327 Words. Plan about 2 minute(s) to read this.
The following info was gleaned from the GroupStudy.com CCIE-LAB mailing list posts I read on 12/31/2007.
- How to use something other than the hostname to perform PPP CHAP authentication. This got me on IE Mock Lab #2, and cost me 8 points in the end. So it’s a topic I’m keenly interested in. :)
- Victor Cappuccio’s blog entry on multicast, including the mechanics of Auto-RP when sparse-dense mode is not allowed.
- If a multicast task requires you to configure a rendezvous point using PIMv2 only, then BSR is the probable solution. Auto-RP was introduced in PIMv1, while BSR was introduced in PIMv2.
- I always thought of traceroute as an ICMP-based tool, but there are also TCP and UDP-based traceroutes. Check out this jewel from Brian Dennis of InternetworkExpert.com regarding different kinds of traceroute traffic:
Note that traceroute is a technique to have the routers between the source and destination reveal themselves and finally have the destination reveal itself by replying to a “packet”. Traceroute can be implemented using ICMP, UDP, and even TCP so as a CCIE when someone asks you to filter “traceroute” you should get a little background as to the traceroute application/OS’s being used to trigger the reply from the destination. Example: Windows uses ICMP echoes by default, most Linux OS’s use UDP by default but can use ICMP echoes (-I option), and the IOS uses UDP. There are also implementations that use TCP.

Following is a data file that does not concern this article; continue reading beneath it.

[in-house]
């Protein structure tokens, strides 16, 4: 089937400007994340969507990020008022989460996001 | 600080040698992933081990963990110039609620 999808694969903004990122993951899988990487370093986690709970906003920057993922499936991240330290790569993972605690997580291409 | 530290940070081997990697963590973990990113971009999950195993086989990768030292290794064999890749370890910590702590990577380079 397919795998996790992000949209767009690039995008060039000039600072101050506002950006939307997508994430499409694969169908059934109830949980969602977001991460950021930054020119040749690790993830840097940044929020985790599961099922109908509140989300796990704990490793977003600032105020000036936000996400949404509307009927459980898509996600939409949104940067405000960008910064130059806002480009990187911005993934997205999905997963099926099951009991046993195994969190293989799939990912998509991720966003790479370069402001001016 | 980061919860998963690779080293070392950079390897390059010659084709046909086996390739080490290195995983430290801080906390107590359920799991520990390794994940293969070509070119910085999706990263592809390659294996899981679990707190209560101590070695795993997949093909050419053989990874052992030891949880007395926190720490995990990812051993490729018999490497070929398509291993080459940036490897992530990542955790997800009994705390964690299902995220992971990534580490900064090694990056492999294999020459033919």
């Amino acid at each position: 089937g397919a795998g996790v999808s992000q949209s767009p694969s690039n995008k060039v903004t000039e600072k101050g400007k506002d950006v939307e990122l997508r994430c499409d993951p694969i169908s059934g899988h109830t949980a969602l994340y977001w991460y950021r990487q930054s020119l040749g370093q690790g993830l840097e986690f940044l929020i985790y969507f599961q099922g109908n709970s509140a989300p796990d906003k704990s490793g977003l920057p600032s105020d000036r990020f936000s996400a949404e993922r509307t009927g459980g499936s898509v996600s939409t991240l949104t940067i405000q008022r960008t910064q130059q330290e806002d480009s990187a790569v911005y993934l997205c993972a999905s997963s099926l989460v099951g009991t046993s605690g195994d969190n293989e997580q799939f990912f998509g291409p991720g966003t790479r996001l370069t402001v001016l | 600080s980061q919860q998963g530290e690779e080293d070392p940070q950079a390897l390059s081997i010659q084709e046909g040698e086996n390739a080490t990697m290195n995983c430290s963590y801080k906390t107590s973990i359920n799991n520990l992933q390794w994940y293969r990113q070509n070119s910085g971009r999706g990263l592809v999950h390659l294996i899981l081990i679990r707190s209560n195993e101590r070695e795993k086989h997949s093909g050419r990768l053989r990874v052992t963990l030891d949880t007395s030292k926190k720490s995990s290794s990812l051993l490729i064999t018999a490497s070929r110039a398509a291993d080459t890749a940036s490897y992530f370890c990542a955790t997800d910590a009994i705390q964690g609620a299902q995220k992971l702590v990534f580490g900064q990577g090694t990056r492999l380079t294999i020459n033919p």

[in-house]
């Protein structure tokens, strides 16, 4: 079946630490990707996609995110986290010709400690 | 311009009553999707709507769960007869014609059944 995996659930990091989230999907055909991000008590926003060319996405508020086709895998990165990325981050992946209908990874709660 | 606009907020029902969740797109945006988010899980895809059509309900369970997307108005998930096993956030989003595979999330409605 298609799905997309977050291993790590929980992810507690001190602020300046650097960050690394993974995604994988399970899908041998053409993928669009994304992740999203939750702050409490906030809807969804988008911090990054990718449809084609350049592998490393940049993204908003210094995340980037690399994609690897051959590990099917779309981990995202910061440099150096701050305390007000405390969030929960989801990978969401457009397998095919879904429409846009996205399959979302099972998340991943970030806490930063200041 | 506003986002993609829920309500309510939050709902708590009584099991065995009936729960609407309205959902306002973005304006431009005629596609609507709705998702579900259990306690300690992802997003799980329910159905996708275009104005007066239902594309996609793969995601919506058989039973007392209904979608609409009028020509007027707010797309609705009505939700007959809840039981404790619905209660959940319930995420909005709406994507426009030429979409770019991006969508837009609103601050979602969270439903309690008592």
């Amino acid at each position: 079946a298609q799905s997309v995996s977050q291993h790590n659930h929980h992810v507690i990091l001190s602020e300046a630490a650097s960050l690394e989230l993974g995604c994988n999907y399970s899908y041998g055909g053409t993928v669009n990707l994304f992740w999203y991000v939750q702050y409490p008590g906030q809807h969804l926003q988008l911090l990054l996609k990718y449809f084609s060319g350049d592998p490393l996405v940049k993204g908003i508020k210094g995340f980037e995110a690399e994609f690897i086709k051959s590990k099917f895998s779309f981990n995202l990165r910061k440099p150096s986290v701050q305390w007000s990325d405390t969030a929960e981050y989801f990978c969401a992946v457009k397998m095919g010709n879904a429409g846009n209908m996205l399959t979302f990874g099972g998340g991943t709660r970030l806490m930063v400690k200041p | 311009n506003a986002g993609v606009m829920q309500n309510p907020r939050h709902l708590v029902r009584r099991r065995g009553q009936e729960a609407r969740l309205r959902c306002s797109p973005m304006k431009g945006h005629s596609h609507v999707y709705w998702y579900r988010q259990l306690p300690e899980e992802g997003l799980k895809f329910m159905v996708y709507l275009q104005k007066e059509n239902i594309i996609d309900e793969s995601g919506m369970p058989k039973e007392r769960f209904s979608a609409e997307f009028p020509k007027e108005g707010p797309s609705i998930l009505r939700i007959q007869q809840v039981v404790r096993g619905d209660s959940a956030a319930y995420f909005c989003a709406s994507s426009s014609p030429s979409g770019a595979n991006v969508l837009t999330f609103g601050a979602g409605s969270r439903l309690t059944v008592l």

The goal of traceroute is to have the routers between the source and destination reveal themselves and finally have the destination reply so that you know you have reached it. The routers reveal themselves by sending Time Exceeded (aka TTL-Exceeded) ICMP packets back to the source when the TTL is decremented to zero. The traceroute implementation can determine its reached the destination by having it reply to an ICMP echo request, send an ICMP port unreachable to a packet sent to an unused UDP port, or completing the TCP three-way handshake.